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Amazon Will Refund Millions of Unauthorized In-App Purchases Made By Kids ( 49

Amazon will refund millions of dollars worth of unauthorized in-app purchased made by kids, having dropped its appeal of last year's ruling by a federal judge who sided with the Federal Trade Commission in the agency's lawsuit against Amazon. "The FTC's original complaint said that Amazon should be liable for millions of dollars it charged customers, because of the way its Appstore software was designed -- that is, it allowed kids to spend unlimited amounts of money in games and other apps without requiring parental consent," reports TechCrunch. From the report: The issue had to do with the way the Amazon Appstore's in-app purchasing system worked. The Amazon Appstore is the store that comes preloaded on Amazon mobile devices, like Kindle Fire tablets, for example, though there is a way to load it onto other Android devices, too. In Amazon's Appstore, which launched back in 2011, the company didn't originally require passwords on in-app purchases. This allowed kids to buy coins and other items to their hearts' content. One particularly awful example involved a game called "Ice Age Village" that offered an in-app purchase of $99.99. Amazon introduced password-protected in-app purchases in March 2012, but then only on those where the purchase exceeded $20. In early 2013, it updated the system again to require passwords, but also allowed a 15-minute window afterwards where no password was required. The FTC said Amazon didn't obtain "informed consent" until July 2014. To make matters worse, parents complaining weren't told how to get a refund and Amazon had even suggested at times that refunds weren't possible, the FTC's complaint had said. More than $70 million in in-app charges made between November 2011 and May 2016 may be eligible for refunds, the FTC notes. It's not likely that all affected customers will take the time to make their requests, however.
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Amazon Will Refund Millions of Unauthorized In-App Purchases Made By Kids

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  • I just got this answer on 2014 - []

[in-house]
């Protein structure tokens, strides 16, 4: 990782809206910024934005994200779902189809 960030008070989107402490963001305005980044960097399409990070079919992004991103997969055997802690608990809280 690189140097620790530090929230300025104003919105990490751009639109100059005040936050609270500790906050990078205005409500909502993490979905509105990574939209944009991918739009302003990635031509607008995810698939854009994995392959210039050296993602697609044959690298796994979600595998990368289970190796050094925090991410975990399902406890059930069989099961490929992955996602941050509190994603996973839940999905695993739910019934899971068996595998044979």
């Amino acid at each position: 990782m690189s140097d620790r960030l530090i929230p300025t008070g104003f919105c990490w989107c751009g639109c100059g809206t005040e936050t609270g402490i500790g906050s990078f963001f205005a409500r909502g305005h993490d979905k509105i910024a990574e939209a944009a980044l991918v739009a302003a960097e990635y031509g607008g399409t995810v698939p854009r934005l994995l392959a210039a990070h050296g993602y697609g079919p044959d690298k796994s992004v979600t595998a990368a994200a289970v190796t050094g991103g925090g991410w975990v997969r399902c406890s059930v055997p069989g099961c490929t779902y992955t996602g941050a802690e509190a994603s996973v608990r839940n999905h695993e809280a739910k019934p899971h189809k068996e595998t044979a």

• by Anonymous Coward

      As someone who has used both Android and Apple platforms, this is one of my main gripes about Google. Apple doesn't even blink when you request a refund -- it is processed quickly and without any pushback. No enforcement of cutoff windows or other nonsense.

      • by Anonymous Coward
        that has not been the experience of my sister who spent weeks with back and forth before they refunded what she says were fraudulent transactions.
        • Please remember that my case was on 2014. Maybe Google is faster now on giving refunds on complains, but I don't have a newer experience.
    • Did you contact the app developers like they said in that message? It would seem app developers would issue refunds -- if only to keep their star rating high in the google play store.

      • Hahaha, no they won't give money back. And I doubt they care about star ratings. Tricking kids into in app purchases is how fremiums work.

      • I sent an email to Rovio and they never replied. Since it wasn't too much I didn't pushed harder. So they won. Even that they told you to contact the developer, I think that the "store" should also have some responsibility when this happens.
  • What if your cat kept pressing the dash button?

  • by Anonymous Coward

    This is no accident. Does anyone think that? Do you really need to blame the user's behavior? I guess if you work for Amazon then you need to do that.

A consultant is a person who borrows your watch, tells you what time it is, pockets the watch, and sends you a bill for it.